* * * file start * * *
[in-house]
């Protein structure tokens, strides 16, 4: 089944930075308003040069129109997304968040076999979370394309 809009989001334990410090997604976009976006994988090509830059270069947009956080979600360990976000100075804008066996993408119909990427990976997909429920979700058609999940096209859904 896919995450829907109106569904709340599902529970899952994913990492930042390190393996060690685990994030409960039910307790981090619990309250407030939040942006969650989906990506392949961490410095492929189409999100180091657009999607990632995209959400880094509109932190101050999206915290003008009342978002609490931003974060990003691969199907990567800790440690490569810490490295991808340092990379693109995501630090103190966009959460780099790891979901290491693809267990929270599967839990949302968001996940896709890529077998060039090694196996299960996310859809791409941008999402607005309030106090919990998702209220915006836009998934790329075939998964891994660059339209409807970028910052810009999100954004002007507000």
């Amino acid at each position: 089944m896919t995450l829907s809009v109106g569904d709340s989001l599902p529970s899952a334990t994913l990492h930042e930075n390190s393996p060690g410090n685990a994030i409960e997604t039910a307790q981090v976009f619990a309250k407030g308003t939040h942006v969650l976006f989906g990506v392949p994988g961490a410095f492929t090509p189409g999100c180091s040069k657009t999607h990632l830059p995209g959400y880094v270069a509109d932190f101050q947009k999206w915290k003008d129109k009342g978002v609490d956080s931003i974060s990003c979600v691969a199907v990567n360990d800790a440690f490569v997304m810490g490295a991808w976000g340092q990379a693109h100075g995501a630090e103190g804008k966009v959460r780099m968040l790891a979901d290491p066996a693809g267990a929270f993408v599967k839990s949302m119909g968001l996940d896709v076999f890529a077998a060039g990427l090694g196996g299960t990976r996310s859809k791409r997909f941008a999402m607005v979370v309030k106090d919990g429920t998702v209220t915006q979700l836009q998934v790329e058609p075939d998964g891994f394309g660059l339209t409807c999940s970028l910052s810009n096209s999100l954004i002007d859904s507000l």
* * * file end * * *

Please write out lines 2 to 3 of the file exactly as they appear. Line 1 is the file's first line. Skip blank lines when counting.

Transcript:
């Protein structure tokens, strides 16, 4: 089944930075308003040069129109997304968040076999979370394309 809009989001334990410090997604976009976006994988090509830059270069947009956080979600360990976000100075804008066996993408119909990427990976997909429920979700058609999940096209859904 896919995450829907109106569904709340599902529970899952994913990492930042390190393996060690685990994030409960039910307790981090619990309250407030939040942006969650989906990506392949961490410095492929189409999100180091657009999607990632995209959400880094509109932190101050999206915290003008009342978002609490931003974060990003691969199907990567800790440690490569810490490295991808340092990379693109995501630090103190966009959460780099790891979901290491693809267990929270599967839990949302968001996940896709890529077998060039090694196996299960996310859809791409941008999402607005309030106090919990998702209220915006836009998934790329075939998964891994660059339209409807970028910052810009999100954004002007507000």
């Amino acid at each position: 089944m896919t995450l829907s809009v109106g569904d709340s989001l599902p529970s899952a334990t994913l990492h930042e930075n390190s393996p060690g410090n685990a994030i409960e997604t039910a307790q981090v976009f619990a309250k407030g308003t939040h942006v969650l976006f989906g990506v392949p994988g961490a410095f492929t090509p189409g999100c180091s040069k657009t999607h990632l830059p995209g959400y880094v270069a509109d932190f101050q947009k999206w915290k003008d129109k009342g978002v609490d956080s931003i974060s990003c979600v691969a199907v990567n360990d800790a440690f490569v997304m810490g490295a991808w976000g340092q990379a693109h100075g995501a630090e103190g804008k966009v959460r780099m968040l790891a979901d290491p066996a693809g267990a929270f993408v599967k839990s949302m119909g968001l996940d896709v076999f890529a077998a060039g990427l090694g196996g299960t990976r996310s859809k791409r997909f941008a999402m607005v979370v309030k106090d919990g429920t998702v209220t915006q979700l836009q998934v790329e058609p075939d998964g891994f394309g660059l339209t409807c999940s970028l910052s810009n096209s999100l954004i002007d859904s507000l």